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- زمان مطالعه 21 دقیقه
- سطح سخت
دانلود اپلیکیشن «زیبوک»
این فصل را میتوانید به بهترین شکل و با امکانات عالی در اپلیکیشن «زیبوک» بخوانید
متن انگلیسی فصل
IN WHICH Frightful Feels the Call to the Sky
Atop the mill house, Oksi turned her head almost all the way around in one direction and then the other. She saw trees, boulders, the millpond, and, high above them, a bright glimpse of blue sky. The sky captivated her. She sensed she should be there. She flapped her wings. Nothing happened. The air was still. No wind gave her lift. She closed her wings to her body and flicked her tail in frustration. She needed to be in that sky.
Frightful watched Oksi from Sam’s tree. Her eyas had taken her first flight. She was no longer a nestling but a fledgling, a flying member of bird royalty—the family Fal-conidae. But Frightful was not about to join Chup wandering free on wing. She had still another duty—to provide food until Oksi could catch her own.
Oksi’s mood changed from frustration to curiosity. She turned her head almost upside down to focus on a twisting leaf, a flying beetle, and a bird. Birds excited her. She lifted her wings to chase, thought better of it, and folded them to her sides.
Eventually she grew tired and put her beak in the feathers between her shoulders to sleep. The afternoon shadows lengthened and turned purple-blue. Up in the big tree, Frightful closed her eyes. From time to time she opened them and checked on Oksi.
Sam read on. Mole chewed on the deer bone.
Suddenly—“Sam, where are you?”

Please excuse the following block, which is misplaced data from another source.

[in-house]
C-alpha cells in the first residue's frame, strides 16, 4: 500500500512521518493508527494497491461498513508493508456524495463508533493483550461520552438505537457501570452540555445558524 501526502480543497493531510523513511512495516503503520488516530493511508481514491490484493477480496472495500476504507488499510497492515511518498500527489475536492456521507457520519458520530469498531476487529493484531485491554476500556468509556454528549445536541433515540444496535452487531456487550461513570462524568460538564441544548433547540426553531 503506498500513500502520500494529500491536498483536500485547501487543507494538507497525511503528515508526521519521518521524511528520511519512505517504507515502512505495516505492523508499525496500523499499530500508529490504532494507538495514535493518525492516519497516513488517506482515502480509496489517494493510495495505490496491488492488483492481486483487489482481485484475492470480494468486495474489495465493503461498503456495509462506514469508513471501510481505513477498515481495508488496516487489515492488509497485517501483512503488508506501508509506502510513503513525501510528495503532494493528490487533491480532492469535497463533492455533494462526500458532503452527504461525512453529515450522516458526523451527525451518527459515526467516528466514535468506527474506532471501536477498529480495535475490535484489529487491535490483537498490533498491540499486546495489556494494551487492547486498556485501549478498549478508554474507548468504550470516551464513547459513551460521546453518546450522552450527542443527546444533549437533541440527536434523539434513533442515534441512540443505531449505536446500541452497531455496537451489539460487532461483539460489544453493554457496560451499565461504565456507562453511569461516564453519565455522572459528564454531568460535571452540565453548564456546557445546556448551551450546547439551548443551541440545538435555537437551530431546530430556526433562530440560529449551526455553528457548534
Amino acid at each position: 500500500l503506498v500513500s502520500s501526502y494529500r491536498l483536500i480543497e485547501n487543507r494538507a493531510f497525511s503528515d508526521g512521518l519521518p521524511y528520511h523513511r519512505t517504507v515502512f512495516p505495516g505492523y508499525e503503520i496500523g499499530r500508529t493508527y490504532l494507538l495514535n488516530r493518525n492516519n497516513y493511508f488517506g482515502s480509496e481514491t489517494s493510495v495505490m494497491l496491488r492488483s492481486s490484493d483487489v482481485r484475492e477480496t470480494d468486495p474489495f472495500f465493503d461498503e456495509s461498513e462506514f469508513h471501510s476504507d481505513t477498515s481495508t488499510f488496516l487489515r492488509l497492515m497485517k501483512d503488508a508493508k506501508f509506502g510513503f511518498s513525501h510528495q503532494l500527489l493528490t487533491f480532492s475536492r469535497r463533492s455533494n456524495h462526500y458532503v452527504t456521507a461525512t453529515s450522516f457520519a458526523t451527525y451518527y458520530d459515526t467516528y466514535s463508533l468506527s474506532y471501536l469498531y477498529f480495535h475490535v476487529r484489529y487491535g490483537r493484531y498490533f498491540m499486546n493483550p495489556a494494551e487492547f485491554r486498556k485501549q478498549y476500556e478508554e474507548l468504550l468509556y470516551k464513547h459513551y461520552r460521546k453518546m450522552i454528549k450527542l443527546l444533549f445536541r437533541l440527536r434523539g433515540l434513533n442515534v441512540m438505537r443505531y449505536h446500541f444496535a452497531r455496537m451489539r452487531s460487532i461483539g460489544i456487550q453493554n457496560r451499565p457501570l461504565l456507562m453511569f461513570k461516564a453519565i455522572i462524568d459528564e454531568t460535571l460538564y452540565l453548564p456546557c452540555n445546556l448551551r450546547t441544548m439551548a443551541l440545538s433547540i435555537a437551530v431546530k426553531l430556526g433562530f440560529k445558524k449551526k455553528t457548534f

Bando was running toward the big tree, waving his arms. Oksi awakened and flapped her wings. A gust of wind rushed under them and lifted her off the roof. In seconds she was above the hemlock grove, on her way—somewhere.
Sam saw Oksi soaring to independence at the same time he heard Bando shout. “It’s a girl! It’s a girl! Her name is Samantha.”
“Samantha?” Sam said, and Oksi was forgotten. “Who named her that?”
“Zella,” said Bando as he caught his breath from running.
Sam couldn’t speak.
“Now we have a son and a daughter,” Bando said, putting his hand on Sam’s shoulder. “Those are Zella’s words.”
Sam ran his fingers through his hair, trying to take in the wonder of having a namesake.
“I’ve got to get back to the hospital,” Bando said. “I’ll pick up my surprise for Zella and Samantha.” He winked. “Think she’ll like it?” Sam still could not speak.
Bando’s blue eyes shone under his dark eyebrows and prematurely white hair. His face crinkled around a big smile. He waited for Sam to say something, realized he was overwhelmed, and hurried off to the mill house.
“Samantha,” Sam finally said as his friend of the forest and wilderness left the mill house, carrying on his head the exquisite wild-cherry rocking chair he had been working on for eight months.
“Samantha,” Sam whispered to himself. “I have a new friend.”
Frightful did not hear the excitement. Oksi had disappeared over the mountain, and she was speeding to catch up with her daughter. She finally took the lead and steered to Sam’s meadow. She alighted on the limb of an oak tree. Oksi landed on a hickory stub.
Frightful scanned the meadow. Oksi scanned it, too. A rabbit jumped. Instinctively Oksi dropped from her perch. She missed. She hit where the rabbit had been, not where it would be by the time she struck. The rabbit dove into a patch of greenbrier and Oksi flew back to her perch. While she sat waiting for something else to run, Frightful flew back to the courthouse. She returned in the late afternoon but brought no food. Oksi, who had still not caught anything, ravenously attacked her mother.
Frightful dodged, climbed swiftly, and sped back to the cupola. In the morning she caught a pigeon.